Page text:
GM Ignition Compensation
Claims Resolution Facility
December 10, 2015
The GM Compensation Claims Resolution Facility is nearing completion of its work. The Program was designed to provide swift compensation to eligible individual claimants who submitted claims to the Facility. During the past sixteen months, the Facility has worked closely with individual claimants (and their lawyers if applicable) to determine eligibility and compensation. The Facility has reviewed, evaluated, and resolved 4,343 claims and determined that 399 claims were eligible for compensation from the Program. These 399 eligible claims were finalized and payment has been made, or is in process, to all claimants who have accepted the Facility’s Final Determination Offer. The total aggregate amount of compensation offered was $594,535,752. The Facility is pleased to report that over 90 percent of the offers extended to eligible claimants were accepted. We attribute the success of the Program to a number of important factors, including the following:
First, to achieve the goal of notifying as many potentially eligible individuals about the existence of the Program, over 5 million notices were sent out by GM to current and former owners of eligible vehicles announcing the establishment of the Program.
Second, in developing the Protocol, the Program Administrator solicited input from divergent interests, including claimants’ attorneys, GM, and other groups. While the Administrator gave due consideration to all submitted views and opinions, the Facility retained complete and sole discretion over all eligibility decisions and compensation awards to eligible claimants. GM placed no cap on the aggregate amount, had no say in final eligibility determinations and agreed to pay whatever the Facility deemed appropriate in each and every case.
Third, the Facility’s goal was to create a compensation program that was efficient, speedy, cost effective, and consistent in resolving the claims of individuals who applied for compensation. For this reason, the Facility did not conduct rigorous scientific or technical determinations or engineering analyses as to whether an ignition-switch defect manifested itself in a particular accident or whether a particular death or injury was “caused” by an ignition-switch defect. The Facility also did not consider legal defenses that might otherwise be available to GM in litigation, such as contributory negligence, statutes of limitations, or the bankruptcy shield.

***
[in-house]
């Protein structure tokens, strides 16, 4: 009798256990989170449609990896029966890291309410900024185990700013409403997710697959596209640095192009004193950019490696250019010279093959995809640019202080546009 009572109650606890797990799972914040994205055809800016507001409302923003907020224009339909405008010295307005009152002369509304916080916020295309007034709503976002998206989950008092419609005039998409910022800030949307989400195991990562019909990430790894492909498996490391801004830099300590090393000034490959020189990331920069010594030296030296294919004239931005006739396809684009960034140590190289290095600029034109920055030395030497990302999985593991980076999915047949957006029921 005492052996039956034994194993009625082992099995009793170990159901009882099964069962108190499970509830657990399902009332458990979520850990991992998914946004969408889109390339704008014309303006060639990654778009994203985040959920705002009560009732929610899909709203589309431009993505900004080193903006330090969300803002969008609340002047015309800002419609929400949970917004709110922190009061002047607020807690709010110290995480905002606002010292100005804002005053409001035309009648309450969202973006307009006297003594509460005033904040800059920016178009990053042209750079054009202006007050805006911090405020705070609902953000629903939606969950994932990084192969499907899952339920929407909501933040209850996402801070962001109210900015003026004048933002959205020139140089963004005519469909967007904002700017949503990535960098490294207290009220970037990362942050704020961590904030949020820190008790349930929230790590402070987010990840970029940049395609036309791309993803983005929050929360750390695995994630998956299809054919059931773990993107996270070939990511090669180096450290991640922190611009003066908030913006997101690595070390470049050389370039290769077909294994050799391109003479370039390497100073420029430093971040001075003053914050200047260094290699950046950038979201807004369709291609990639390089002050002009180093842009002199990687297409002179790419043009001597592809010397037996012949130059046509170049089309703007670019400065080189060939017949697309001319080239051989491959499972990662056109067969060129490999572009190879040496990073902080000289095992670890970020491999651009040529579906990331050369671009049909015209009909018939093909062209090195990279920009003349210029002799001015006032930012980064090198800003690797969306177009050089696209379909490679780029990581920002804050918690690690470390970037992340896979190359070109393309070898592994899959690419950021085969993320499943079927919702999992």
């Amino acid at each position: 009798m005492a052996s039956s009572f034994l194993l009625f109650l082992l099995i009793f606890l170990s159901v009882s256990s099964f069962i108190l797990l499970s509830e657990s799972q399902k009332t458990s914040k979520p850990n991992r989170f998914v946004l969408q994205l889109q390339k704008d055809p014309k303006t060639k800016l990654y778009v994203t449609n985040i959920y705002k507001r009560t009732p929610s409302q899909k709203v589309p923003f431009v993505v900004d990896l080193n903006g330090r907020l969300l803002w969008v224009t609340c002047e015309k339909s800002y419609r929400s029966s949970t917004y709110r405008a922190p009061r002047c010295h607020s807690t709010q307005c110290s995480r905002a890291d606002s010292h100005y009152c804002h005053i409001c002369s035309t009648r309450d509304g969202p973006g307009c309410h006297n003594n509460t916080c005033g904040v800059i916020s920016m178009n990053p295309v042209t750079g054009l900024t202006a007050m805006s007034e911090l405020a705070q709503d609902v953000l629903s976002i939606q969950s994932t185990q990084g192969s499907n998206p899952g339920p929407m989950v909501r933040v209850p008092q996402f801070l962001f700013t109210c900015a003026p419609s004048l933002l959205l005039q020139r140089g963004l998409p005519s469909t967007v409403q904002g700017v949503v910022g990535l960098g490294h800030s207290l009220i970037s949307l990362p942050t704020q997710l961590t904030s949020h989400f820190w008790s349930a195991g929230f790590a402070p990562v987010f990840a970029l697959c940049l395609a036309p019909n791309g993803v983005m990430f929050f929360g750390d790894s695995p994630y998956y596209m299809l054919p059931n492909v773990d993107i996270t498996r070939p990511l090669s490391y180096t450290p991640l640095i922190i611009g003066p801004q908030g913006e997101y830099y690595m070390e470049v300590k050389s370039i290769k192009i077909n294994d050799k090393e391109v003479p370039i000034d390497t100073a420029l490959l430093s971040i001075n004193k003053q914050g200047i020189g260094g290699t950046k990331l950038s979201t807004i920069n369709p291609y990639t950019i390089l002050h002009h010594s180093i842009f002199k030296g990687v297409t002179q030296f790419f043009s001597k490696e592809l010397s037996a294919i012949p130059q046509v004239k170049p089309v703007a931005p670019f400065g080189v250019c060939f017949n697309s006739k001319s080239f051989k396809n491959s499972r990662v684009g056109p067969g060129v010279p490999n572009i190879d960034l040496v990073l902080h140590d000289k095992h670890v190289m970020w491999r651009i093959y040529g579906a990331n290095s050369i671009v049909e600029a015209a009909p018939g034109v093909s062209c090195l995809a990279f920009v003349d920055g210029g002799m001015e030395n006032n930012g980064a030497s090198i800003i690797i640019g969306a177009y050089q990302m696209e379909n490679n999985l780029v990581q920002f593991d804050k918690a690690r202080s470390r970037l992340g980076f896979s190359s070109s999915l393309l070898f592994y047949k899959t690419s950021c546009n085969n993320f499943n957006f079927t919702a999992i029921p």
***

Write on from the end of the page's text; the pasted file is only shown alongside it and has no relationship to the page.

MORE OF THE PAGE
Final Program Statistics
|Table No. 1: Claims Filed|
|Total Individual Eligible Claims:||4,343|
|Table No. 2: Final Eligibility Determinations|
|Total Individual Eligible Claims:||399||3,944|
|% of Eligible Claims:||9.2%||90.8%|
|Table No. 3: Final Offers Accepted/Rejected|
|Total Individual Eligible Claims:||361||37||1*|
|% of Eligible Claims:||90.5%||9.3%||.2%|
|*Outstanding Offer Expires 1/6/16|
|Table No. 4: Date of Accident|
Number of Accidents Occurring Pre and
Post GM Bankruptcy Filing Date
|Accident Occurred prior to July 10, 2009|
|All Submitted Claims:||856|
|Accident Occurred on or after July 10, 2009|
|All Submitted Claims:||3,105|
Table No. 5: Contributory Negligence (244 individual eligible claims had one|
or more of the following factors associated with their respective accidents)*
|No Seat Belt:||55||5||64||124|
|Driving Under the Influence (Alcohol or Drugs):||32||4||32||68|
|Total Contributory Negligence Factors:||151||15||201||367|
|Total Individual Eligible Claims:||92||8||144||244|
|% of Eligible Claims:||74%||44%||56%||61%|
*It is important to emphasize that the Protocol expressly ignored any evidence of contributory negligence on the part of the driver; accordingly, the Program did not consider any such evidence in making its individual determinations. Yet, contributory negligence loomed large as a contributing cause of many of the automobile accidents resulting in death and physical injury.
Of the 399 claims deemed eligible for compensation by the Program, 244 claims (61%) involved accidents in which the claim file documentation contained clear evidence of one or more of the following examples of contributory negligence: no seat belt, excessive speed, driving under the influence of alcohol or drugs, fell asleep, reckless driving. (Several claimants were associated with multiple factors of contributory negligence.) In such cases, claimants would confront serious legal challenges if litigating in the courtroom. By ignoring any evidence of such contributory negligence, the Program proved to be a preferred avenue for individuals seeking compensation.